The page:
Page last updated at 08:56 GMT, Tuesday, 13 October 2009 09:56 UK

'Naked' scanner in airport trial

Scanner images
The images will be destroyed straight away, say the authorities

A trial of a scanner that produces "naked" images of passengers has begun at Manchester Airport.

The authorities say it will speed up security checks by quickly revealing any concealed weapons or explosives.

But the full body scans will also show up breast enlargements, body piercings and a clear black-and-white outline of passengers' genitals.

The airport has stressed that the images are not pornographic and will be destroyed straight away.

Sarah Barrett, head of customer experience at the airport, said most passengers did not like the traditional "pat down" search.

At Manchester Airport's Terminal 2, where the machine has been introduced, passengers will no longer have to remove their coats, shoes and belts as they go through security checks.

Ms Barrett said: "This scanner completely takes away the hassle of needing to undress."

Ms Barrett said the black-and-white image would only be seen by one officer in a remote location before it was deleted.

"The images are not erotic or pornographic and they cannot be stored or captured in any way," she said.

Passengers could refuse to be scanned, she added.

"Maybe if I was 18, slim and lovely, I'd take it"

The scanners cost £80,000 each. They work by beaming electromagnetic waves on to passengers while they stand in a booth. A virtual three-dimensional image is then created from the reflected energy.

Ms Barrett said the radiation levels were "super safe".

She said: "Passengers can go through this machine 5,000 times a year each without worrying. The amount of radiation transmitted is tiny."

The Department for Transport will decide whether to install them permanently in about a year's time.

The scanners, made by RapiScan Systems, have already been tried at Heathrow Airport from 2004 to 2008.

A BAA Heathrow spokeswoman said the technology had been "very effective" and the airport operator was considering possible wider use of it in the future.

The scanners are being gradually rolled out at airports across the US, after use in Los Angeles and New York.

Below is a selection of comments you have sent in regarding the issues in this story.

Absolutely disgusting. I would rather be "patted down" than have my images stored for a security guard to see - even if they are destroyed. Big organisations cannot be trusted with information/data etc (government and private sector companies have lost many of our personal details in the post) and this leaves me feeling even more vulnerable in our big brother state. Will they soon add this information and our naked images to our biometric data card?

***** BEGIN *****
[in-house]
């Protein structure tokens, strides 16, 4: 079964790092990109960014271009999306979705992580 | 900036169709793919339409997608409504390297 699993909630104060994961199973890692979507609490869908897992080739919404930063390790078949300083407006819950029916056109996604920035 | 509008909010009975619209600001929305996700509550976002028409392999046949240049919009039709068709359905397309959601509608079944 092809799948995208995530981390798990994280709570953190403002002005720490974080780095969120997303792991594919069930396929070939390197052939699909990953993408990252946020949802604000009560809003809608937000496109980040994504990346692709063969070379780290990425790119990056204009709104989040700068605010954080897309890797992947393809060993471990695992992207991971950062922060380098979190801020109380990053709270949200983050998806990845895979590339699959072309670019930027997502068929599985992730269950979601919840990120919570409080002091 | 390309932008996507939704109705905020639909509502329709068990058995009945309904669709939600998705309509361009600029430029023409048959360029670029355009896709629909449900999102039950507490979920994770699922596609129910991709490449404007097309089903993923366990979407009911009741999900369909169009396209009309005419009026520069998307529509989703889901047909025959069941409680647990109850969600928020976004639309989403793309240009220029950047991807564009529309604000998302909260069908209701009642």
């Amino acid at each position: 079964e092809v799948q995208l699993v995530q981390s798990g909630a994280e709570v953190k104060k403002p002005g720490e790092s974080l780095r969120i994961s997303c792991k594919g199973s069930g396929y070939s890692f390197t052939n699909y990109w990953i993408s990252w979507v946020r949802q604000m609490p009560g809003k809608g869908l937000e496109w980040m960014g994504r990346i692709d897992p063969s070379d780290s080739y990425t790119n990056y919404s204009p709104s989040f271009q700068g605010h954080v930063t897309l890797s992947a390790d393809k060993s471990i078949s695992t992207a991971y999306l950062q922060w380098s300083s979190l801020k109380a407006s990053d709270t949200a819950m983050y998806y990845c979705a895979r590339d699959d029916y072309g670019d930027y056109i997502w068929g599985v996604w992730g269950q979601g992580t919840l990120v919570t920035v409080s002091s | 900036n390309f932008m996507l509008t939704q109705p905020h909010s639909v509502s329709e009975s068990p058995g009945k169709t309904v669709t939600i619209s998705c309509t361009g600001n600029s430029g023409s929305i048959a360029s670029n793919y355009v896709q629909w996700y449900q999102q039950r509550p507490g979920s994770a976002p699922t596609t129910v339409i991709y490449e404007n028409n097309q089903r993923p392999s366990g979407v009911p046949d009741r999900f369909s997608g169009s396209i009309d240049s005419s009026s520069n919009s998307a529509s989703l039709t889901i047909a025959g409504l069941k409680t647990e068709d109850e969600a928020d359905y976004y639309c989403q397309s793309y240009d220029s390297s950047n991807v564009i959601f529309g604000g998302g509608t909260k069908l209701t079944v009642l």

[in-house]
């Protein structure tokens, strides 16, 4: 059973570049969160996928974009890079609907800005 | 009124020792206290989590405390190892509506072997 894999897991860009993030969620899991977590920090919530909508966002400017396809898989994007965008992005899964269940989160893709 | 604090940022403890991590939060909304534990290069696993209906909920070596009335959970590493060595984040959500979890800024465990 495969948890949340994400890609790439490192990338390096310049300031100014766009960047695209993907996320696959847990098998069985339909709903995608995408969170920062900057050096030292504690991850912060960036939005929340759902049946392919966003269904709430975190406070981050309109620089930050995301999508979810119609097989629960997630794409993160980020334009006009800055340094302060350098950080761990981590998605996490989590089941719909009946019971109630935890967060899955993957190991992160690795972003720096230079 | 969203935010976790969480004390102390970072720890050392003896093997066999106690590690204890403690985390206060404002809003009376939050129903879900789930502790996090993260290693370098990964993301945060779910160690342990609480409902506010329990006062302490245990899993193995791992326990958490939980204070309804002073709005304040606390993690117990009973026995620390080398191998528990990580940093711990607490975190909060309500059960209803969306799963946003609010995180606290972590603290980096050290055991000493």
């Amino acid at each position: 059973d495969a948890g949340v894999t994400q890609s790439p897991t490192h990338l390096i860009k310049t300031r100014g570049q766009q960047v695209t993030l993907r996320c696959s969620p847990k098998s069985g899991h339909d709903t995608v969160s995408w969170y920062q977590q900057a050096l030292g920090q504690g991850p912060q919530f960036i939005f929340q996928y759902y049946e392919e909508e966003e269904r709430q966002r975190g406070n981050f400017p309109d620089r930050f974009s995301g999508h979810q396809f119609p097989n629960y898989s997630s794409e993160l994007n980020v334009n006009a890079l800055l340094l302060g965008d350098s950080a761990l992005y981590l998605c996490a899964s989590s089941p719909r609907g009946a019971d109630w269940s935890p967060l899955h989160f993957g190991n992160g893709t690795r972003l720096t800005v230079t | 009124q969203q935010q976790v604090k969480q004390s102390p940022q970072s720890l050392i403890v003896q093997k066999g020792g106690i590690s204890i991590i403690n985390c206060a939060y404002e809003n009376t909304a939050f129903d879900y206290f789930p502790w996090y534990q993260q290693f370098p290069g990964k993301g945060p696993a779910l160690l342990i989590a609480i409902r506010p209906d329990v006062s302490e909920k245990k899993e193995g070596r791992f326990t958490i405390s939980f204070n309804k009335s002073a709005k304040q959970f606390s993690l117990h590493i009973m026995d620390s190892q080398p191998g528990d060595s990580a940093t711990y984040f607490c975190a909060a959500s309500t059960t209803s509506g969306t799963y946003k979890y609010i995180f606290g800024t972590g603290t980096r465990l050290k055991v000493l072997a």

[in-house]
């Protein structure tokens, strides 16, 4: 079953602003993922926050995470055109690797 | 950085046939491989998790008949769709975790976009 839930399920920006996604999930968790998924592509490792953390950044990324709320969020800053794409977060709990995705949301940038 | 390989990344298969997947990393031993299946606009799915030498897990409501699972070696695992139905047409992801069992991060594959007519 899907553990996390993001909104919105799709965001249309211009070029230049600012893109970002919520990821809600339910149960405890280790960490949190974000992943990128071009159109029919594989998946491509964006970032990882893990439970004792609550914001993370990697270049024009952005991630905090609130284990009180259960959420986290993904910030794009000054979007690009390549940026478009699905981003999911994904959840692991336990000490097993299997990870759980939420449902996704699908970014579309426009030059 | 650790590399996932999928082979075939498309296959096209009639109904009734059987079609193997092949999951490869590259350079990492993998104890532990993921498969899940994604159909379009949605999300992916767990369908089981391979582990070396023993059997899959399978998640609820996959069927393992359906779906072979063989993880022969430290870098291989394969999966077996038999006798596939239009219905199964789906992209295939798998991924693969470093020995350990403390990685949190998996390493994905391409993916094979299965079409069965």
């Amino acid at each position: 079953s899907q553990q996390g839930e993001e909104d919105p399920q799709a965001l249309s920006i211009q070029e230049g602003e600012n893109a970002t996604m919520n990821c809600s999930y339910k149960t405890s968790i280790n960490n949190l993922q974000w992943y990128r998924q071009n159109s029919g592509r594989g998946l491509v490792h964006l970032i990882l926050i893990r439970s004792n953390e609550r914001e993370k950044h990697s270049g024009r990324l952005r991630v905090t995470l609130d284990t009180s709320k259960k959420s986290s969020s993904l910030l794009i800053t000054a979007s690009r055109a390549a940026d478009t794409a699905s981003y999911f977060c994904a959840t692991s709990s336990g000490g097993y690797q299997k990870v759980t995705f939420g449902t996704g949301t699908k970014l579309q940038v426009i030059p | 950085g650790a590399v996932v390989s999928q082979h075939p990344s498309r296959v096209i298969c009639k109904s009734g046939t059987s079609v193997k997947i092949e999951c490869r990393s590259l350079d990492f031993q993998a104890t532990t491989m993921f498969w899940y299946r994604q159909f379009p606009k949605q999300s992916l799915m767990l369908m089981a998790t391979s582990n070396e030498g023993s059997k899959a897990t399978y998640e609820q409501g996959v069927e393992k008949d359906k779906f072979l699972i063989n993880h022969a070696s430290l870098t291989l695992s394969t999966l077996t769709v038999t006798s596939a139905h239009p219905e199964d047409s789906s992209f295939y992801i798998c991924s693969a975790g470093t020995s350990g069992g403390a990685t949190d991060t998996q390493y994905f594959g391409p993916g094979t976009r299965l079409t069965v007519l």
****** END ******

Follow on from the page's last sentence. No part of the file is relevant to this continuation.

Z, Birmingham

Absolutely not! What is this country coming to! This is disgusting, a real invasion of our last privacies. To have a picture of someone naked viewed by some unknown person, revolting. To say that the pictures will be destroyed immediately is a nonsense. For a start time and time again the Government has shown that it cannot keep our information secure. With nursery workers taking pornographic pictures of children in their care how long will it be before the airport pictures are being trafficked on the net?
Angela Smith, Annan, Dumfriesshire

If it meant that as passengers we were more secure and also meant we didn't have to go through the added hassle of undressing then I can't see why people would complain, especially given the authorities assurances that the images are destroyed.
Steven Todd, Glasgow

If this speeds up security I cannot see a problem, this is for our own safety!
Julie Harris, Farnham Surrey

Yes, I would mind. I have nothing to hide but I would be unhappy having a x-ray which produced a naked image of me even if it was destroyed straight away. It's just not right.
Hazel, Suffolk

I think it would be very embarrassing to go throughout the scanner. But if it is going to keep us safe from terrorists then it is worth it and essential. I'm sure the person seeing the images will see so many every day that they will not be in the least bit interested in our naked bodies.
Roy Woolnough, Watford

Fantastic idea! With so much terrorism targeted at planes these days, this is necessary and I don't feel like it breaches privacy at all. We shouldn't allow the privacy factor to get in the way of public safety.
Joseph, Scunthorpe, England

I would not be keen on this and it is not right for someone to be looking at intimate images of children. This system should not get the go ahead.
Roy Lavender, Bilston

This is an absolute abuse of power. It is completely unacceptable and makes people feel violated. What a disgrace! If snooping into every other part of our lives is not enough now they have to snoop on our bodies too! I think government has gone power mad!
Mike Brown, Corby, Northamptonshire

I'd rather have this, than be fully searched. If it speeds up check in, and makes travelling less stressful, bring it on. I think because of the amount of unnecessary surveillance we appear to be subject to, good ideas get a little too much criticism when they arrive.
Eddie, Edinburgh

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